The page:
Snippets of French history. The Dark Ages, 486 – 987 AD.


After the Romans left France, which they called Gaul, the country was overtaken by Germanic tribes called the Franks in around 486 AD.  They were really Chieftans who ruled tribes all over what then became Francia, from 486 to 987 AD.   As their power and knowledge grew, so grew their administrative and kingly abilities and the first real “king” as such was Clovis (click here) , grandson of an important chieftan called Merovich.  That was the start of the Merovingian Dynasty which lasted till the year 751.  When you hear people refer to the Merovingian Kings they are referring to the kings of the period 486 – 751, descendants of Merovich.

clovis    Clovis

When Clovis died, Francia was divided up between his sons, as was the custom, and it became Neustria, Burgundy and Austrasia (click here).  Following kings sometimes reunited the sections and others divided them up again.

In 751 Charles Martel, the illigitimate son of the last Merovingian king, took over, though he was not actually an annointed king, and gave birth to the Carolignian Dynasty which lasted till 987 with the dawn of the Middle Ages.  Charles = Carolingian . There then followed the Capotian Dynasty, the descendants of Hugh Capet  – which, incidentally, ruled with just one break till 1840.

The best known Carolingian king was Charlemagne – see tomorrow’s blog.

I love the names of the Carolingian kings, which include Louis the Debonnaire, Charles the Bald, Louis the Stammerer, Charles the Fat, Charles the Simple and Louis the Lazy !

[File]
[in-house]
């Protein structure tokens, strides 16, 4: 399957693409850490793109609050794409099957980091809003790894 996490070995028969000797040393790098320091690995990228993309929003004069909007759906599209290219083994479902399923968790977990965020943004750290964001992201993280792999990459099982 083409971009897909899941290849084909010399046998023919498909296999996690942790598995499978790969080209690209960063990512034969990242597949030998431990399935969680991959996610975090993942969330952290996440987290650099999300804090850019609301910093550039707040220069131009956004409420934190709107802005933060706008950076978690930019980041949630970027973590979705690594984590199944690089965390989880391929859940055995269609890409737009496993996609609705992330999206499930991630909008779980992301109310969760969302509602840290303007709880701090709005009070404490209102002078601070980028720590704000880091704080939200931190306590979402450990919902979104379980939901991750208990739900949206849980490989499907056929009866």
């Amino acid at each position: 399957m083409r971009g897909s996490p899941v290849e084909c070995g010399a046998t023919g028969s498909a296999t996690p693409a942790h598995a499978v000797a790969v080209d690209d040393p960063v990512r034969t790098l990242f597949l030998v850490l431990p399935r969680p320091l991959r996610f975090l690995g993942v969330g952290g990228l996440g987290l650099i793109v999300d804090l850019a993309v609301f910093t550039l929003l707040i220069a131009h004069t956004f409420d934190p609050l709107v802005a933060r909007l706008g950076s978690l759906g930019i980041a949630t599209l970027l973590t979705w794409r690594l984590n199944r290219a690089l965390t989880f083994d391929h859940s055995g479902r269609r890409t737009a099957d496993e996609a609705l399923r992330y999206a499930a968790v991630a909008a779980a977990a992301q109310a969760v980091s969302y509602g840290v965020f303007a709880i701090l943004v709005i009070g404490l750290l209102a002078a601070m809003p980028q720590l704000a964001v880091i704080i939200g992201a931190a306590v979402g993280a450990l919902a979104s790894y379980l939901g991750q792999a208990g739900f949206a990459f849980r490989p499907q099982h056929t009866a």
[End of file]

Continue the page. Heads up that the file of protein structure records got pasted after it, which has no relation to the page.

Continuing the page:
charles the fat    Charles the Fat

Our part of France, the Charente Maritime, features relatively little in history till well in to the 16th Century.  The Romans had occupied our nearby town of Saintes (several remaining Roman ruins dated to around 45-50 AD), and the Chateau de Taillebourg is known for its destruction by Richard I (the Lionheart) in 1179.

Most significant history of the Dark and Middle Ages involves the inland towns of Angouleme, Pons, Poitiers and, of course, the entire area was part of Aquitaine, ie under English rule after the marriage of the French Eleanor of Aquitaine (1122-1204) to the English king Henry II (1133-1189).  As a direct result of this you will find several English surnames in the area – to include Bell, Moore, Tyler.

Interested in France ?  Book your holiday near the La Rochelle/Royan/Oleron. Visit or e-mail [email protected]


Posted on 22/05/2014 by Catherine
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